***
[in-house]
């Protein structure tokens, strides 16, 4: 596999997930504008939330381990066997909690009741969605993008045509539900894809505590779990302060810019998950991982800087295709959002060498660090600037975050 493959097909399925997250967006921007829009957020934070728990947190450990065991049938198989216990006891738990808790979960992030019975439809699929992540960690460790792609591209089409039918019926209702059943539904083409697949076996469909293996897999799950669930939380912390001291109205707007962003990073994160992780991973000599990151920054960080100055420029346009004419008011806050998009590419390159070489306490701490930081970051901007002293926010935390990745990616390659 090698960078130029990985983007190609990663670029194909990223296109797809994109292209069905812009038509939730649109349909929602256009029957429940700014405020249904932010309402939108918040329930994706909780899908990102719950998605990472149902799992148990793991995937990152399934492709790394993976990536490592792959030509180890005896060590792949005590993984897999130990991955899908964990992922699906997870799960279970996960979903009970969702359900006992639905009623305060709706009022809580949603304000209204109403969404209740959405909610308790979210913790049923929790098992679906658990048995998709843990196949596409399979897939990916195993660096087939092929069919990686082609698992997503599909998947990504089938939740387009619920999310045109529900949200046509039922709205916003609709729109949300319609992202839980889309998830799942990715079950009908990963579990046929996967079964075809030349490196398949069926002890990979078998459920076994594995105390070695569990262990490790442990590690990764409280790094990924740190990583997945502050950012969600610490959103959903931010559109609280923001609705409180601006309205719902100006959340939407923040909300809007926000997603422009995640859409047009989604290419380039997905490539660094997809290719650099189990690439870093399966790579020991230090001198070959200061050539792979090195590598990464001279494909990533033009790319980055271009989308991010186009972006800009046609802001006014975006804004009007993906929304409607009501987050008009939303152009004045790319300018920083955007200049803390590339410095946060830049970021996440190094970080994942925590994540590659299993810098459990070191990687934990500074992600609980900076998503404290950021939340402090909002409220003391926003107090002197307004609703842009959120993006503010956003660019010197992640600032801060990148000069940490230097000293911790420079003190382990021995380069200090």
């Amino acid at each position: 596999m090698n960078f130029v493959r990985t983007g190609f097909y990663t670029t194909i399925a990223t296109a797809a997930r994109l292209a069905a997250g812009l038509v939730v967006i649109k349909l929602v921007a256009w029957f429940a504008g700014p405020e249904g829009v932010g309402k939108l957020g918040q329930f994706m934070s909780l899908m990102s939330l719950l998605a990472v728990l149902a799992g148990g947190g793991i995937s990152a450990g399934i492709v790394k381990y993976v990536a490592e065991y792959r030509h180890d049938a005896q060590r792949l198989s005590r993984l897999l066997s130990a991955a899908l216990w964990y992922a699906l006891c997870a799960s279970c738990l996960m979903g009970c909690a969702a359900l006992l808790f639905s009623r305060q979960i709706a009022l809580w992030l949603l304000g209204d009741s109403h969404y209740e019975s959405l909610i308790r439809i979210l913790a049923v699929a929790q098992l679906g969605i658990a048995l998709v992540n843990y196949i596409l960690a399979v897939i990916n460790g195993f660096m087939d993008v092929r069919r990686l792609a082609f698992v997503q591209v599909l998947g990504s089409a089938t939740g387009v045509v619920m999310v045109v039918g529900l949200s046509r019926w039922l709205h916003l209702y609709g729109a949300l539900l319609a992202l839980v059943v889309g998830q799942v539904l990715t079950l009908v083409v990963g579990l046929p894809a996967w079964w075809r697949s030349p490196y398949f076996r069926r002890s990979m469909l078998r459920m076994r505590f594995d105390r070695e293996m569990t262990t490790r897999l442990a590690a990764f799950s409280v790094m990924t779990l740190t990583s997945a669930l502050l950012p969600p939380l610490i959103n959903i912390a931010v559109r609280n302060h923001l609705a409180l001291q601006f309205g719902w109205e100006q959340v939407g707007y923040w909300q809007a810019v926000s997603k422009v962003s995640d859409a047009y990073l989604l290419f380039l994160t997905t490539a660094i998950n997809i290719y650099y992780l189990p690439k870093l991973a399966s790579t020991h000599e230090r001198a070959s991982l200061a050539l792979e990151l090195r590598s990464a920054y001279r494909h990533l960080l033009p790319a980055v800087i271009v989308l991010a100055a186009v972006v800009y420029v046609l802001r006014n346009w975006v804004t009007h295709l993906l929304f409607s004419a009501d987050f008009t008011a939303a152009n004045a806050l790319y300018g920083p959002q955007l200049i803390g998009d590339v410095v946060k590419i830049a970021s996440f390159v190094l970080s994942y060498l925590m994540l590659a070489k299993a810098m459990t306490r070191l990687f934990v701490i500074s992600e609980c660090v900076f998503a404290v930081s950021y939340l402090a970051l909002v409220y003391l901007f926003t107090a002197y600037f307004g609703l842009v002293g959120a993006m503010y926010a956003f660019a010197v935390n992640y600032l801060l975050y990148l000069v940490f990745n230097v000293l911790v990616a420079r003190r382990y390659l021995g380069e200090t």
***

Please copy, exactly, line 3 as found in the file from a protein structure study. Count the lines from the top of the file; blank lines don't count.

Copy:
């Amino acid at each position: 596999m090698n960078f130029v493959r990985t983007g190609f097909y990663t670029t194909i399925a990223t296109a797809a997930r994109l292209a069905a997250g812009l038509v939730v967006i649109k349909l929602v921007a256009w029957f429940a504008g700014p405020e249904g829009v932010g309402k939108l957020g918040q329930f994706m934070s909780l899908m990102s939330l719950l998605a990472v728990l149902a799992g148990g947190g793991i995937s990152a450990g399934i492709v790394k381990y993976v990536a490592e065991y792959r030509h180890d049938a005896q060590r792949l198989s005590r993984l897999l066997s130990a991955a899908l216990w964990y992922a699906l006891c997870a799960s279970c738990l996960m979903g009970c909690a969702a359900l006992l808790f639905s009623r305060q979960i709706a009022l809580w992030l949603l304000g209204d009741s109403h969404y209740e019975s959405l909610i308790r439809i979210l913790a049923v699929a929790q098992l679906g969605i658990a048995l998709v992540n843990y196949i596409l960690a399979v897939i990916n460790g195993f660096m087939d993008v092929r069919r990686l792609a082609f698992v997503q591209v599909l998947g990504s089409a089938t939740g387009v045509v619920m999310v045109v039918g529900l949200s046509r019926w039922l709205h916003l209702y609709g729109a949300l539900l319609a992202l839980v059943v889309g998830q799942v539904l990715t079950l009908v083409v990963g579990l046929p894809a996967w079964w075809r697949s030349p490196y398949f076996r069926r002890s990979m469909l078998r459920m076994r505590f594995d105390r070695e293996m569990t262990t490790r897999l442990a590690a990764f799950s409280v790094m990924t779990l740190t990583s997945a669930l502050l950012p969600p939380l610490i959103n959903i912390a931010v559109r609280n302060h923001l609705a409180l001291q601006f309205g719902w109205e100006q959340v939407g707007y923040w909300q809007a810019v926000s997603k422009v962003s995640d859409a047009y990073l989604l290419f380039l994160t997905t490539a660094i998950n997809i290719y650099y992780l189990p690439k870093l991973a399966s790579t020991h000599e230090r001198a070959s991982l200061a050539l792979e990151l090195r590598s990464a920054y001279r494909h990533l960080l033009p790319a980055v800087i271009v989308l991010a100055a186009v972006v800009y420029v046609l802001r006014n346009w975006v804004t009007h295709l993906l929304f409607s004419a009501d987050f008009t008011a939303a152009n004045a806050l790319y300018g920083p959002q955007l200049i803390g998009d590339v410095v946060k590419i830049a970021s996440f390159v190094l970080s994942y060498l925590m994540l590659a070489k299993a810098m459990t306490r070191l990687f934990v701490i500074s992600e609980c660090v900076f998503a404290v930081s950021y939340l402090a970051l909002v409220y003391l901007f926003t107090a002197y600037f307004g609703l842009v002293g959120a993006m503010y926010a956003f660019a010197v935390n992640y600032l801060l975050y990148l000069v940490f990745n230097v000293l911790v990616a420079r003190r382990y390659l021995g380069e200090t």